Editorial: The Pursuit of Greatness in Vintage Complications

The ultimate trio.
Patek Philippe 1518 pink gold Guillermin

There is no real point in collecting anything unless for the sake of beauty. The moment I see a watch for the first time is always the most crucial. The pieces that ended up entering the collection always touched me viscerally when I first saw them. 

Over time, almost unconsciously, as the collection took shape, the watches not only have a uniformity of standard and taste, but also reflect an intuition distinctly my own. 

Taste is the developed perception of aesthetics unique to every collector, while standard pertains to quality and rarity. In the big picture, “beauty” – in both tangible and abstract terms – has come to encompass all three: aesthetics, quality, and rarity. 

The watches I crave and seek, be it the best examples of the most important references of the most important manufactures, or unique “time-only” examples of incredible quality and design, must be eternal in their beauty. In this article we delve into a few complicated watches close to my heart. 

Passing time cannot affect an object that is truly beautiful. Just look at two of the most important Patek Philippe landmark complicated references: ref. 1518, the first perpetual calendar chronograph wristwatch in the world, and ref. 3448, the first self-winding, perpetual calendar wristwatch. Their designs are perfectly balanced, timeless, as fresh today as when they were first introduced – in the early 1940s and the early 1960s, respectively. 


For years, the daunting challenge had been in finding a great example of the 1518 in pink gold, and an early example of the 3448 in white gold.

Fifty-eight examples of the ref. 1518 were made in pink gold, approximately two-thirds of which have been identified. Of the close-to-40 known pink 1518s, very few have survived in good condition. 

Like many of the yellow gold examples and all four steel examples known, most of the pink 1518s are in either sub-par or compromised condition: many have had their dials cleaned or redone, and cases over-polished or reconditioned to look new. 

Patek Philippe 1518 pink gold Guillermin

Unique pink gold Patek Philippe ref. 1518, retailed by retailer Guillermin of Paris, circa 1951


For the Patek Philippe “Padellone” – or ref. 3448 – the ultimate pursuit lay in finding a pre-1970 example in white gold with a dial featuring engraved, enamelled markings – in “untouched” condition.

The vast majority of the 50 known “White Padellone” were made after 1970, the year Patek terminated the traditional, laborious practice of engraving and firing the dials with hard enamel signatures and scales – now sadly a long lost art with the passing of select skilled craftsmen – and switched to simply printing the dials, an inevitable cost-saving measure with the advent of the Quartz Crisis.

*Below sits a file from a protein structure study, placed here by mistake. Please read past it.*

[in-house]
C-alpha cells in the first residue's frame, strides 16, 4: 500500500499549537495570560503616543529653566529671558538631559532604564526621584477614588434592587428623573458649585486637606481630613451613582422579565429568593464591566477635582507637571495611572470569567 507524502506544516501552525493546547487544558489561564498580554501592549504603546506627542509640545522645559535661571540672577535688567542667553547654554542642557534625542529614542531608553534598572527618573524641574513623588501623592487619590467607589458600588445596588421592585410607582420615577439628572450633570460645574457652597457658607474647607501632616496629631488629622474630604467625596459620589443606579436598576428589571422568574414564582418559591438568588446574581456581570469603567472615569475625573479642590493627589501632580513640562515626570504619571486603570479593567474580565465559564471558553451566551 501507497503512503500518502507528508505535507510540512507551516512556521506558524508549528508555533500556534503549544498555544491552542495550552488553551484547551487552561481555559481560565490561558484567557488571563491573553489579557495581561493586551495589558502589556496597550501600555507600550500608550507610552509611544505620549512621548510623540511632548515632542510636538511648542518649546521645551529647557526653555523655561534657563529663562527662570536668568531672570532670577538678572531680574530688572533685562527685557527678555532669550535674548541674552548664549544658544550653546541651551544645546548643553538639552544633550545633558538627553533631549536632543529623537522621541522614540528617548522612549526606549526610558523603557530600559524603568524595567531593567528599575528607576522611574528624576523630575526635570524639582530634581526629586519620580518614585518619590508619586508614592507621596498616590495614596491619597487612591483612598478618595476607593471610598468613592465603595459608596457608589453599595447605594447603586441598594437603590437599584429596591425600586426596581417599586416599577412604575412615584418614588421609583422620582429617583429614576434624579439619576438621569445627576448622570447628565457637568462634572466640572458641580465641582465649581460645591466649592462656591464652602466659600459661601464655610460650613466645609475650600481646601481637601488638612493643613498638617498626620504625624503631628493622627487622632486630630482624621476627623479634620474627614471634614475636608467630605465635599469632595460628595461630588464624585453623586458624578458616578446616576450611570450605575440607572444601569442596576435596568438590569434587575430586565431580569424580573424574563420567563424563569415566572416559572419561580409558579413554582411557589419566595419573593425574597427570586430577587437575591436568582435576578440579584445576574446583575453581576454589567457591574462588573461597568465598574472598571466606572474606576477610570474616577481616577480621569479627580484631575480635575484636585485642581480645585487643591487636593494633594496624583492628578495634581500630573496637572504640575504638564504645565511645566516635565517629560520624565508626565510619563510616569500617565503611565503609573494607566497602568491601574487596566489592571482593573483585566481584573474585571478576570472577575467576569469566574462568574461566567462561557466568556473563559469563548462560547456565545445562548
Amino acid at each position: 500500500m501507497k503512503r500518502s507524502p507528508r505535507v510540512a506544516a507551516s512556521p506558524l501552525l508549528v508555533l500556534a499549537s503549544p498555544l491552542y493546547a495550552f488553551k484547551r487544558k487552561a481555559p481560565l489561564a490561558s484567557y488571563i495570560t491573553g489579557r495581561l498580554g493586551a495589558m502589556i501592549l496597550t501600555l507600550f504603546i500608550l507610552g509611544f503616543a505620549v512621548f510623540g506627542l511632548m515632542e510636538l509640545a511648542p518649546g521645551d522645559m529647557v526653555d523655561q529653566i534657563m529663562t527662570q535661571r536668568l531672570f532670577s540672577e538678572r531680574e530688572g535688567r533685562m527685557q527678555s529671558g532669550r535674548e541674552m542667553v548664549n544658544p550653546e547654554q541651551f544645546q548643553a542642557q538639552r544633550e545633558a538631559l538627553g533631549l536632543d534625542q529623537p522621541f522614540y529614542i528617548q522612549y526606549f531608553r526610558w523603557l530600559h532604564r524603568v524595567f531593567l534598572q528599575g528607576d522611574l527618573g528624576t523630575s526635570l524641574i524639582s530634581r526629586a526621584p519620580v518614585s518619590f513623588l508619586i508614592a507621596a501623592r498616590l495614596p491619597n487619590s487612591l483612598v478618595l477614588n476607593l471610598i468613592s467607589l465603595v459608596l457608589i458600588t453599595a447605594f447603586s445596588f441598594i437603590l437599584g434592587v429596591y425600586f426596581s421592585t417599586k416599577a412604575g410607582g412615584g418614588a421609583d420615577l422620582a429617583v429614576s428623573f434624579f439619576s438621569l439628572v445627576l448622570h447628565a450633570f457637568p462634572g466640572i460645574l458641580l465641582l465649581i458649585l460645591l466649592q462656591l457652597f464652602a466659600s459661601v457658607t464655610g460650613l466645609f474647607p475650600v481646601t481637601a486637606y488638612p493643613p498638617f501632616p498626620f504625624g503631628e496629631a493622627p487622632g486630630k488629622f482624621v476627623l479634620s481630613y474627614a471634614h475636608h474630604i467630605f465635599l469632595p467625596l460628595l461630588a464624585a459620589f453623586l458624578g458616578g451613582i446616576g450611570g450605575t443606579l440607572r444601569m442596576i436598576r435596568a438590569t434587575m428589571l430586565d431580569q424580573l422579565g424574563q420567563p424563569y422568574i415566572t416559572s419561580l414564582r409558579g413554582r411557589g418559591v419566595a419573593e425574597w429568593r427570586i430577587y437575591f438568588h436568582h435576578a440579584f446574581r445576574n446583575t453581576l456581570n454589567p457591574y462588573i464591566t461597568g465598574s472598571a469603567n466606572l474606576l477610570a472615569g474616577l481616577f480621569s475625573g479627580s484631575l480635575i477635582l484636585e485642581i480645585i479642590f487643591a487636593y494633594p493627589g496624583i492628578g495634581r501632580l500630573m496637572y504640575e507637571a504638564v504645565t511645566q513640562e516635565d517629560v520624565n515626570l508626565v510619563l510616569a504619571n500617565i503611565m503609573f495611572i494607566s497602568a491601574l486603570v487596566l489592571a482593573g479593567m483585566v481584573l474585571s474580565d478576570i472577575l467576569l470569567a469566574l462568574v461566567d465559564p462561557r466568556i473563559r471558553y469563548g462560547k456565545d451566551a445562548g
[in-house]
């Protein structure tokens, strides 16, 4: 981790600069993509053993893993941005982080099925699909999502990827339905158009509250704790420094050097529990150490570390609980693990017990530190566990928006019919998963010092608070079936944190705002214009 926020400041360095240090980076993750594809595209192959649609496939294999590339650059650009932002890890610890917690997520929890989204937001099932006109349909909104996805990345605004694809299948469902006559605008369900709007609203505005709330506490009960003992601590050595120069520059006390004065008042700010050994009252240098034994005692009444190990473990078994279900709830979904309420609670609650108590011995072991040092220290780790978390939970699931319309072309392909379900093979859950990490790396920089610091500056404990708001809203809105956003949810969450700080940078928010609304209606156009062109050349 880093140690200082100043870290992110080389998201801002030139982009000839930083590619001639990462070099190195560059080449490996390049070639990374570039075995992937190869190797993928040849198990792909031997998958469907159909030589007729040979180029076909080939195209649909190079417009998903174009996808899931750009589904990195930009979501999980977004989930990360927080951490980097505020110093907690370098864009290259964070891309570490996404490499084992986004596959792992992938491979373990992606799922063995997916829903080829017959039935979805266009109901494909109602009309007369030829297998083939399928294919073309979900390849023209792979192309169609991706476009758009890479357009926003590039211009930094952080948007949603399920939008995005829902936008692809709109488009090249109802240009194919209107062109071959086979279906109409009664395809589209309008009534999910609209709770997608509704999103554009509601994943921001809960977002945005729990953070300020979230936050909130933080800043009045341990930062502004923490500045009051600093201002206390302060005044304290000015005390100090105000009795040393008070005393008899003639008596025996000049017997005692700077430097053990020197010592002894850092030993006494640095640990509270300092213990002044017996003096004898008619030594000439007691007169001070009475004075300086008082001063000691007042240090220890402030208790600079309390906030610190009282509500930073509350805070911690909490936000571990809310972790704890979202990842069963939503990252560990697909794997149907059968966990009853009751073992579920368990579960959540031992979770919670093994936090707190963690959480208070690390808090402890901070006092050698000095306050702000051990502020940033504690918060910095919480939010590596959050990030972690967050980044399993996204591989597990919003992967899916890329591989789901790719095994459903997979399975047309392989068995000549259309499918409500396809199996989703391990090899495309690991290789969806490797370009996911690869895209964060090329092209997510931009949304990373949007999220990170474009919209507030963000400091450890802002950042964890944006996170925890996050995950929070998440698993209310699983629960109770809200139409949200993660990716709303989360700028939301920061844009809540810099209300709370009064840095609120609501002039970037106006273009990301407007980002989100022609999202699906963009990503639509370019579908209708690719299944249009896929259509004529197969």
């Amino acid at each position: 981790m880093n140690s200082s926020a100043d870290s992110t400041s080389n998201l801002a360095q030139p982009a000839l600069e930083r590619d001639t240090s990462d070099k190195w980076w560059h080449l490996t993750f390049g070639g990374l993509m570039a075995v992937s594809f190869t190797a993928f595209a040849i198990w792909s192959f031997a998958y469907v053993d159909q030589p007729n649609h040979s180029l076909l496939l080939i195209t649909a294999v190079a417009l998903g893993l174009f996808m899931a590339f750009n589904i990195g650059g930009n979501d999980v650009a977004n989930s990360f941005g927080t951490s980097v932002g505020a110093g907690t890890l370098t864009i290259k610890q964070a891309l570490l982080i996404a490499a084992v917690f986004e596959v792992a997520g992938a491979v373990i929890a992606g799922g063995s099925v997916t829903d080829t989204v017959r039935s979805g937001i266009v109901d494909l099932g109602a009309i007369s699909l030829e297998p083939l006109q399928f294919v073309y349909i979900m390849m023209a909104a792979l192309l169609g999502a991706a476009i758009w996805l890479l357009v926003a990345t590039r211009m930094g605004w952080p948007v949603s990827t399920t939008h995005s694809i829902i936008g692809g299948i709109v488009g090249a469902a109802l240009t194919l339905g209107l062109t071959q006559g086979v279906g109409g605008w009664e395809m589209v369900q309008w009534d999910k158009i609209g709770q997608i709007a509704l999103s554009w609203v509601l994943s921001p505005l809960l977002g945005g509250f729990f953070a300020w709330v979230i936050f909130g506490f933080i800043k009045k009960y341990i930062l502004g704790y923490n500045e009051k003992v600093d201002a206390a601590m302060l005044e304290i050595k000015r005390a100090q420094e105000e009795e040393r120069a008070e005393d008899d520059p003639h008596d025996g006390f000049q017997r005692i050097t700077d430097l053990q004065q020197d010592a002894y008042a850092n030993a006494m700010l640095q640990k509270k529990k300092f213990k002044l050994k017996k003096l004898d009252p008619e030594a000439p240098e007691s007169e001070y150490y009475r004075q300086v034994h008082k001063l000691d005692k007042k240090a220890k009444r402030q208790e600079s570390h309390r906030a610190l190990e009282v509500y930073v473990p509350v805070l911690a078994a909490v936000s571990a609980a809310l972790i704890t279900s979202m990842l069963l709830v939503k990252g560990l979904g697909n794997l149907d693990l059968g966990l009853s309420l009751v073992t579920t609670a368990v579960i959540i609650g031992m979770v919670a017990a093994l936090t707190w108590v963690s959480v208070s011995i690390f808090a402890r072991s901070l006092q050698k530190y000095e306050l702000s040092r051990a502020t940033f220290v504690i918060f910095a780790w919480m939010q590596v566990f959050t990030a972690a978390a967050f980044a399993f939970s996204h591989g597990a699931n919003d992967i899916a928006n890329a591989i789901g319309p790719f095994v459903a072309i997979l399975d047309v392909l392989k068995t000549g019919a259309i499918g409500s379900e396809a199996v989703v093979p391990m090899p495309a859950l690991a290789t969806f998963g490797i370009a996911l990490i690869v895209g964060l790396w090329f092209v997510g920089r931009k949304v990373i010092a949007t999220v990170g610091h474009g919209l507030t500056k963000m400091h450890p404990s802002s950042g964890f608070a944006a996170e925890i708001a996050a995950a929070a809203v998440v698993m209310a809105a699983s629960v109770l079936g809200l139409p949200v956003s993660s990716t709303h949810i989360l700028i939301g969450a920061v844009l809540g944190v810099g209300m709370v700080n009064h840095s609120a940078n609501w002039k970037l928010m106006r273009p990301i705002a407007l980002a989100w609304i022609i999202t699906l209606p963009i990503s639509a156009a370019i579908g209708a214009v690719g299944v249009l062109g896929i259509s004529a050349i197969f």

For years, obtaining the best of the few enamel-engraved white 3448s made posed a seemingly insurmountable quest, feasible only with the gracious blessing of Father Time. 

patek Philippe 3448 white gold bracelet

Early white gold Patek Philippe ref. 3448 with its original, detachable white gold PP bracelet by Gay Frères, circa 1969


The Rolex Datocompax, specifically the four references with the iconic waterproof Oyster case made from the late 1940s to the early 1960s, was the most important complicated model ever made by the “crowned” firm along with the legendary ref. 6062. 

Despite the juxtaposition of multiple calendar and chronograph complications – like its Patek Philippe contemporaries, the 1518 as well as first and second series ref. 2499 – the case, and particularly the dial, are perfectly proportioned, emanating an aura few other complicated watches can ever hope to emulate. 

Produced in steel, yellow gold, and pink gold, in ascending order of rarity, the endmost target was a great example in pink gold, the rarest metal for the most complicated watch ever made by Rolex.

Rolex Datocompax killy 6036 pink gold serpico

Pink gold Rolex Datocompax, ref. 6036, retailed by Serpico Y Laino, Caracas, circa 1951

Cultural critic Walter Benjamin once wrote:

O bliss of the collector, bliss of the man of leisure! Of no one has less been expected and no one has had a greater sense of well-being than…a collector. Ownership is the most intimate relationship one can have to objects. Not that they come alive in him; it is he who comes alive in them.

Hunting down treasures, “unobtainium” so to speak, for a collection is a rewarding endeavour in and of itself, but ultimately more satisfying is the building of an extraordinary narrative during every demanding collector’s life. For me, that narrative, once vague but now unequivocal, is the never ending pursuit of the “Impossible Collection” consisting of unique watches of enduring beauty. 


The author was born in one country and lives in another, but his collecting style is best described as a distillation of the finest international taste in timepieces. Noted collector and scholar Auro Montanari describes the author as “a collector with incredible eyes for details”. You can follow the author on Instagram.

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